In 1755, Ben Franklin wrote: "Those who would give up essential Liberty, to purchase a little temporary Safety, deserve neither Liberty nor Safety."
There's a continuum implied by this statement, with "Liberty" on one end and "Safety" (Security) on the other. Most people have no desire to live at either extremity (Liberty w/o Security = anarchy; Security w/o Liberty = police state), and striking the correct balance between these two has been a centuries-old pursuit of civilized peoples.
Yet, when Franklin penned this aphorism, there were plenty of people living in the same land as he who were not only denied liberty, their enslavement certainly gave them no reason to feel secure. At any moment, those who were champions of liberty could, on a whim, utterly destroy these unfortunate unfree souls, and feel utterly secure in knowing that they would suffer no negative repercussion for doing so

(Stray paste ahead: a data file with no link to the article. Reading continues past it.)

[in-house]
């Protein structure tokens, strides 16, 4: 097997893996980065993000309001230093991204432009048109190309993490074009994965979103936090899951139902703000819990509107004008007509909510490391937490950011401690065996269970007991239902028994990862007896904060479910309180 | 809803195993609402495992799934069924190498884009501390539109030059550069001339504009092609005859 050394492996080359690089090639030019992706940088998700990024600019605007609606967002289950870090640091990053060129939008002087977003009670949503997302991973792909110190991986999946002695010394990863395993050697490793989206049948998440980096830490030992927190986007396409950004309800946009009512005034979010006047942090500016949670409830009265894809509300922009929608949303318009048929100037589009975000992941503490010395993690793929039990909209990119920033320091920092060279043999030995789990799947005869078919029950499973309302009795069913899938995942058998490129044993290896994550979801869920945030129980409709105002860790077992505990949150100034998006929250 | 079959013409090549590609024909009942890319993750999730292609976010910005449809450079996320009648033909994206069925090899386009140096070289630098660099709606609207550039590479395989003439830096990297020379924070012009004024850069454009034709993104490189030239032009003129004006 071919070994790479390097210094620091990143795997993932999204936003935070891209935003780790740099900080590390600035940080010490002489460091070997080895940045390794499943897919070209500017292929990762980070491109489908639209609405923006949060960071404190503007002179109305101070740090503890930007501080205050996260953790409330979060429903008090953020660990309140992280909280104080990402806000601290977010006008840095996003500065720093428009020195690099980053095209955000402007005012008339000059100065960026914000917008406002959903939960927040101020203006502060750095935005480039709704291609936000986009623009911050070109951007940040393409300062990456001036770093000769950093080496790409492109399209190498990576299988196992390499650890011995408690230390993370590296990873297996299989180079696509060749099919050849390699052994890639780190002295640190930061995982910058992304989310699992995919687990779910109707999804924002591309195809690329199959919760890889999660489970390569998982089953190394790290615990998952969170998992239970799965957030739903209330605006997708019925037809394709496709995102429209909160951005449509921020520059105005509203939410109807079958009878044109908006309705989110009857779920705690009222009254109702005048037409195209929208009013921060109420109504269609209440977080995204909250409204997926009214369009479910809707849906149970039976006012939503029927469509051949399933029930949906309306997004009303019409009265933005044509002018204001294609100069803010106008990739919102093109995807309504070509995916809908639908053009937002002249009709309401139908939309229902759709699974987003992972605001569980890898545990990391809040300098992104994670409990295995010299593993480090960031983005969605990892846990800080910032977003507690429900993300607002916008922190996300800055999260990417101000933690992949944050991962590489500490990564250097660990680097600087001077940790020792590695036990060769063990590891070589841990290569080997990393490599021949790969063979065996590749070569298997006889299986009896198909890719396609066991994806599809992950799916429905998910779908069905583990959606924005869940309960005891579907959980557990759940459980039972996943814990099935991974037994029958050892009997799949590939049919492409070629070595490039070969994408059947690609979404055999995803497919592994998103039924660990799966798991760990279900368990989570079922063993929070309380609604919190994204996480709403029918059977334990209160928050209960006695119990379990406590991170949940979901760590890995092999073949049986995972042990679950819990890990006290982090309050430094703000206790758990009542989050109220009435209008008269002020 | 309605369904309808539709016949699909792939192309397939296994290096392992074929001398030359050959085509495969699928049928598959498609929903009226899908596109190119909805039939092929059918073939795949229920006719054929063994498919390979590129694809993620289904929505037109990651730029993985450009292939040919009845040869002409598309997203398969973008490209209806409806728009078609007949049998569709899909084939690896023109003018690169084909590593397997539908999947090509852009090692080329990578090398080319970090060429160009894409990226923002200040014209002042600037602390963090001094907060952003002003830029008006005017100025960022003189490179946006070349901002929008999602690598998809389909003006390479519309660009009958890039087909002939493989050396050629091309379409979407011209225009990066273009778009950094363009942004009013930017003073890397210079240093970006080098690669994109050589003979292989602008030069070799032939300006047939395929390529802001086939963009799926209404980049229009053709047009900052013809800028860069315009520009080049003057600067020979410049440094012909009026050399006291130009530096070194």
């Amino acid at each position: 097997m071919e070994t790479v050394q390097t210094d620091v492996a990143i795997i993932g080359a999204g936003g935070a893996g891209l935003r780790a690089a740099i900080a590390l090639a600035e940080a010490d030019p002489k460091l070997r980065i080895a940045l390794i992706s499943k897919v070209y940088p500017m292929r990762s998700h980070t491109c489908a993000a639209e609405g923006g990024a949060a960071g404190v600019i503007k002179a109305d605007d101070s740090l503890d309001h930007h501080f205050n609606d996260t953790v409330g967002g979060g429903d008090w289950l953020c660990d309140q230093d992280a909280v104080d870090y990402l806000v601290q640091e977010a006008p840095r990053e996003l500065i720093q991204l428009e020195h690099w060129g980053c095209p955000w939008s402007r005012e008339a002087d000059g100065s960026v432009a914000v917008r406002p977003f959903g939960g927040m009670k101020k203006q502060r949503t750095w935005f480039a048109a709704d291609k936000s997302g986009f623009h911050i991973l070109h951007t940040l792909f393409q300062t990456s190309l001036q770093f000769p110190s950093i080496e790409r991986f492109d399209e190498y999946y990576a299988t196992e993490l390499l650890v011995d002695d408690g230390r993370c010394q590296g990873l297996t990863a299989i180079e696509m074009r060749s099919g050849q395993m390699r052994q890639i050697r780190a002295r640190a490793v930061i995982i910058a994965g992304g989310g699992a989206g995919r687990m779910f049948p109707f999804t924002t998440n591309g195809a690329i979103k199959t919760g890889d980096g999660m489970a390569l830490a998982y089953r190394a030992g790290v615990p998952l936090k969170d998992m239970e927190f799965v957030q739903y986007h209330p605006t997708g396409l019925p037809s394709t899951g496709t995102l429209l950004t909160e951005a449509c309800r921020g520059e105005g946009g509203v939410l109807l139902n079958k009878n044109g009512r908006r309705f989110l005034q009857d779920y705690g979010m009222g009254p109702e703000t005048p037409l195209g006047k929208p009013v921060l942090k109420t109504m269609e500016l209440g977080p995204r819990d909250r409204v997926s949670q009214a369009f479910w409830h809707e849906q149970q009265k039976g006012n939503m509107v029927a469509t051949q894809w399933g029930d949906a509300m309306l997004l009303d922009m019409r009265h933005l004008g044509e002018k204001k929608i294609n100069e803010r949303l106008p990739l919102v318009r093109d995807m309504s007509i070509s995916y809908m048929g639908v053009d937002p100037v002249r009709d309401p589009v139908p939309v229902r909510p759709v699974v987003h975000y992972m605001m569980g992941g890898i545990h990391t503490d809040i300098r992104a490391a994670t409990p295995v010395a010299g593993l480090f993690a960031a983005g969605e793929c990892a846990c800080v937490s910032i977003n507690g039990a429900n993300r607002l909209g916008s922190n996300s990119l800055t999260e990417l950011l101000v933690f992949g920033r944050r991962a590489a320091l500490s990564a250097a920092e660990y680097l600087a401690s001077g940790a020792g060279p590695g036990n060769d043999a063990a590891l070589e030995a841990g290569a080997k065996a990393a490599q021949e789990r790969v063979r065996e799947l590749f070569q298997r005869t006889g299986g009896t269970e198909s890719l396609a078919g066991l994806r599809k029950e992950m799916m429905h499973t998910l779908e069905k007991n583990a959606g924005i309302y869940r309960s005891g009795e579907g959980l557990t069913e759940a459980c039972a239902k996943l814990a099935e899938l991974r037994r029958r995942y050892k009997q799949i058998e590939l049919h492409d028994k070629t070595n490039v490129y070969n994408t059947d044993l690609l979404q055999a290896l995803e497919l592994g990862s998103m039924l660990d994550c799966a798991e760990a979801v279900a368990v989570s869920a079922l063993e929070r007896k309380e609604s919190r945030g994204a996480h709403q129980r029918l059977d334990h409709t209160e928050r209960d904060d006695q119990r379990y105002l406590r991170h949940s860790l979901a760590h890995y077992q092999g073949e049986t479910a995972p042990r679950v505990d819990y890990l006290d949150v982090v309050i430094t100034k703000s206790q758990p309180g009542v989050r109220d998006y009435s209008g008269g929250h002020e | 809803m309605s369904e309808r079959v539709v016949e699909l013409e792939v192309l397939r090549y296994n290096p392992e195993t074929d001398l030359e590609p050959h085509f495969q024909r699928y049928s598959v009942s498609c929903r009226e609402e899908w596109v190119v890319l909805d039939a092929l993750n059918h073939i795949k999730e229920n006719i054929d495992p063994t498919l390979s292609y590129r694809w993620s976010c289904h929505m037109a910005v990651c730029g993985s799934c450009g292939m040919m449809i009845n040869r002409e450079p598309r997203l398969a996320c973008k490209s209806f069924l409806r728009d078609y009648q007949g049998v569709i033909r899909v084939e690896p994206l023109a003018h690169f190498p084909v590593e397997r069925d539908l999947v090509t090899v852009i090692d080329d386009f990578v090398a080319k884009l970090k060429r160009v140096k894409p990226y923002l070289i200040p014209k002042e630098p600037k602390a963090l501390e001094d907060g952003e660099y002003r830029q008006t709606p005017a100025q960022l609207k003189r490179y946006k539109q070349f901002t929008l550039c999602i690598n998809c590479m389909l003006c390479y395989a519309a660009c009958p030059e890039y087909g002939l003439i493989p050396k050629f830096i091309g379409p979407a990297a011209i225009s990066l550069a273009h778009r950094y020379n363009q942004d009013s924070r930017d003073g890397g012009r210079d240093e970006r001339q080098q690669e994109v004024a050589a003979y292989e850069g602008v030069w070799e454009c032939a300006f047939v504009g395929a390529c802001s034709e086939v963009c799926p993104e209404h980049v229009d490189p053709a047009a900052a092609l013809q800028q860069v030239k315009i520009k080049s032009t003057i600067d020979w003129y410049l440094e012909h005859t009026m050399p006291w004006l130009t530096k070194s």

Though the Founders of this nation wrote and spoke of liberty as if were something greater than life itself - "Give me Liberty or give me Death!" - in complete opposition to their words, and in order to reap material wealth, the Founders erected boundaries to limit liberty to those of their own kind. All others, being less than human to the original 1%'ers, deserved neither liberty nor security.